Jehoram had not advised with Elisha, either because the sudden surprisal made him forget it, or because he hated him, and scorned to beg any thing from him.

Wherefore hast thou rent thy clothes? there was no just occasion for thee to do so. And it was so, when Elisha the man of God had heard that the king of Israel had rent his clothes,.... And upon what account:

that he sent to the king, saying, wherefore hast thou rent thy clothes? and thereby expressed so much concern and distress:

let him come now to me: meaning Naaman the Syrian leper:

and he shall know that there is a prophet in Israel; able in the name of the Lord to work miracles, which he should be sensible of and acknowledge, to the glory of the God of Israel, by the cure that should be wrought upon him; and hereby he taxed the king of Israel with ignorance or neglect of him as a prophet.

And it was so, when Elisha the man of God had heard that the king of Israel had rent his clothes, that he sent to the king, saying, {e} Wherefore hast thou rent thy clothes? let him come now to me, and he shall know that there is a prophet in Israel.

(e) The prophet rebukes the king because he did not consider that God was true in his promise, and therefore would not leave his Church destitute of a prophet, whose prayers he would hear, and to whom others could have recourse for comfort.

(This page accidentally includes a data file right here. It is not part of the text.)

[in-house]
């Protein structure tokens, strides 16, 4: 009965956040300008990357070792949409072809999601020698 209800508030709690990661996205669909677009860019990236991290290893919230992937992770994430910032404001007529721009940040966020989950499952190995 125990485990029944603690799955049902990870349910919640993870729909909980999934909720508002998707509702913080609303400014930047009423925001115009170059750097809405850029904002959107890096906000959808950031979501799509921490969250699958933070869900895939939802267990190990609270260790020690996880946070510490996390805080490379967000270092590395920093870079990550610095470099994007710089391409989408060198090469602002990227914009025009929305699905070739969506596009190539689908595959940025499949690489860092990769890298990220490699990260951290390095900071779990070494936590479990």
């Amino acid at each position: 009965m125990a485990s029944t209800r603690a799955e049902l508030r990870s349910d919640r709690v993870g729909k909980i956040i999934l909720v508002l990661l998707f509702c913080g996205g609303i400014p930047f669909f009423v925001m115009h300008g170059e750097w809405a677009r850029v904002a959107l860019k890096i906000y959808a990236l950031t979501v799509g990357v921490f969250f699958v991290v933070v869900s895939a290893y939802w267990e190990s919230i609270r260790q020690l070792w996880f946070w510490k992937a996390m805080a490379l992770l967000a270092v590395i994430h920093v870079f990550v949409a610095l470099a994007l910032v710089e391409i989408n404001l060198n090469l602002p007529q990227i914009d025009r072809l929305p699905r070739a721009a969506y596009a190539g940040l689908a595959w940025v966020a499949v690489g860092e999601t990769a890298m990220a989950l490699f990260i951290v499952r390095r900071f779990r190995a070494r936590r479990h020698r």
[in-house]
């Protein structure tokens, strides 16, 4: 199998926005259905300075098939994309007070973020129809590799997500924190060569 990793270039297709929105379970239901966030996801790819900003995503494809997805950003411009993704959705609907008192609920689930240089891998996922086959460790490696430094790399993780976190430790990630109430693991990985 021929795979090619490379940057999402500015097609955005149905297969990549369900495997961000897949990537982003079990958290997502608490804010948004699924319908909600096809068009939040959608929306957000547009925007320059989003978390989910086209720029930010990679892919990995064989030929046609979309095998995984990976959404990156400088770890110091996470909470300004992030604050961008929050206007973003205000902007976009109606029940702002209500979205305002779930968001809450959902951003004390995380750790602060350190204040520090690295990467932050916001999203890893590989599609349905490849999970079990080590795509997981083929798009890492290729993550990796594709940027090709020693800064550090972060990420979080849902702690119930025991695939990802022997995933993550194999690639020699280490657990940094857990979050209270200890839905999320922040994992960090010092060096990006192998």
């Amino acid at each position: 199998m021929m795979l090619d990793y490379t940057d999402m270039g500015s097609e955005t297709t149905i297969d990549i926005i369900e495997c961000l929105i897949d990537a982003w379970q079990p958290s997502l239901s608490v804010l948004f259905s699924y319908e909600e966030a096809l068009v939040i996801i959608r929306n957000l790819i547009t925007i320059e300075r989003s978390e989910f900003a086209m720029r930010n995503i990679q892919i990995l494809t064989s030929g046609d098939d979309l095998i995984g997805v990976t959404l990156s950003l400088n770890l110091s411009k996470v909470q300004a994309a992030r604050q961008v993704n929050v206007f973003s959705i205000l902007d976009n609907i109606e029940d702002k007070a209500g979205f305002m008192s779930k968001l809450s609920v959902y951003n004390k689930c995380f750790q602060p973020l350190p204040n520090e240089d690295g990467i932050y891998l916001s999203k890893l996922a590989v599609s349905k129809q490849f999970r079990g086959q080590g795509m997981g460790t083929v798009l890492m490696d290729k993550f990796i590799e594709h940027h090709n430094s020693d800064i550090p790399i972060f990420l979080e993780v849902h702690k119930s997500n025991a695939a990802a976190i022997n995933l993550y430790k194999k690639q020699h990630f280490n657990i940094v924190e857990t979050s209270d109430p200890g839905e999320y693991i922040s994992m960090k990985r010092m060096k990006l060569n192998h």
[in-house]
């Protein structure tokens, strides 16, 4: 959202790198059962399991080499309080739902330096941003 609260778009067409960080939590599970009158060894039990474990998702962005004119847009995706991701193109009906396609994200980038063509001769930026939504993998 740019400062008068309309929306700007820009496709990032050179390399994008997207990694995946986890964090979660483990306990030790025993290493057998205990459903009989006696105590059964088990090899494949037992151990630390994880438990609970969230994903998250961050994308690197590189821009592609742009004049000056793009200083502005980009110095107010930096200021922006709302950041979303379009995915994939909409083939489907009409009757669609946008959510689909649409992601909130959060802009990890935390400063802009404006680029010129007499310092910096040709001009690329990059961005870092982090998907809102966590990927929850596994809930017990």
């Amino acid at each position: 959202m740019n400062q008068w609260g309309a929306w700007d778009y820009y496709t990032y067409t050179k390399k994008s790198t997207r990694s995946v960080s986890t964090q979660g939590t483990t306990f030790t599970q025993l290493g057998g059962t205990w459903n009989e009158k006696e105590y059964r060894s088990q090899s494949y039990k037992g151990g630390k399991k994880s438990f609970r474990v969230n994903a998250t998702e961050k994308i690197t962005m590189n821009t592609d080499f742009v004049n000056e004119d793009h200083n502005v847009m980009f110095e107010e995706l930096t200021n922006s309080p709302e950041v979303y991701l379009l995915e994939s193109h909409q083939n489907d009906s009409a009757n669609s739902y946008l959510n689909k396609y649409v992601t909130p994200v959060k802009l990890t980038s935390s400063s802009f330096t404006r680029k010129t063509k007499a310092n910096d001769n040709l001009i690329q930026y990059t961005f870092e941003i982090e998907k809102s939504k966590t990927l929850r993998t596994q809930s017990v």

EXEGETICAL (ORIGINAL LANGUAGES)
8. that he sent to the king] The prophets of Jehovah were now in no such peril as they had been in Ahab’s days. Elisha has his house in the royal city, and has no fear of sending a message to the palace.

that there is a prophet in Israel] i.e. a true messenger of the God who can kill and make alive. Cf. the words of the people (Luke 7:16) when our Lord raised the widow’s son at Nain, ‘A great prophet is risen up among us, and God hath visited his people’.Verse 8. - And it was so - or, it came to pass - when Elisha the man of God (see 2 Kings 4:7, 16, etc.) had heard that the King of Israel had rent his clothes, that he sent to the king, saying, Wherefore hast thou rent thy clothes? The king's act was public; his complaint was public; he wished his subjects to know the outrageous conduct, as he viewed it, of the Syrian king (comp. 1 Kings 20:7, where Ahab similarly calls attention to the strait in which he is placed). Thus the rumor went through the town, and reached the ears of the prophet, who therefore sent a message to the king. Let him come now to me; i.e. let Naaman, instead of applying to thee, the earthly head of the state, the source of all human power, which is utterly unavailing in such a case, apply to me, the source of spiritual power, the commissioned minister of Jeho-yah, who alone can help him under the circumstances. And [then] he shall know that there is a prophet in Israel; i.e. he shall have swift and sure demonstration, that God "has not left himself without witness," that, "in spite of the apostasy of king and people, the God who can kill and make alive yet makes himself known in Israel in his saving might through his servants the prophets" (Bahr), of whom I am one. And in Naaman's house before his wife, i.e., in her service, there was an Israelitish maiden, whom the Syrians had carried off in a marauding expedition (גדוּדים יצאוּ: they had gone out in (as) marauding bands). She said to her mistress: "O that my lord were before the prophet at Samaria! (where Elisha had a house, 2 Kings 6:32), he would free him from his leprosy." מצּרעת אסף, to receive (again) from leprosy, in the sense of "to heal," may be explained from Numbers 12:14-15, where אסף is applied to the reception of Miriam into the camp again, from which she had been excluded on account of her leprosy.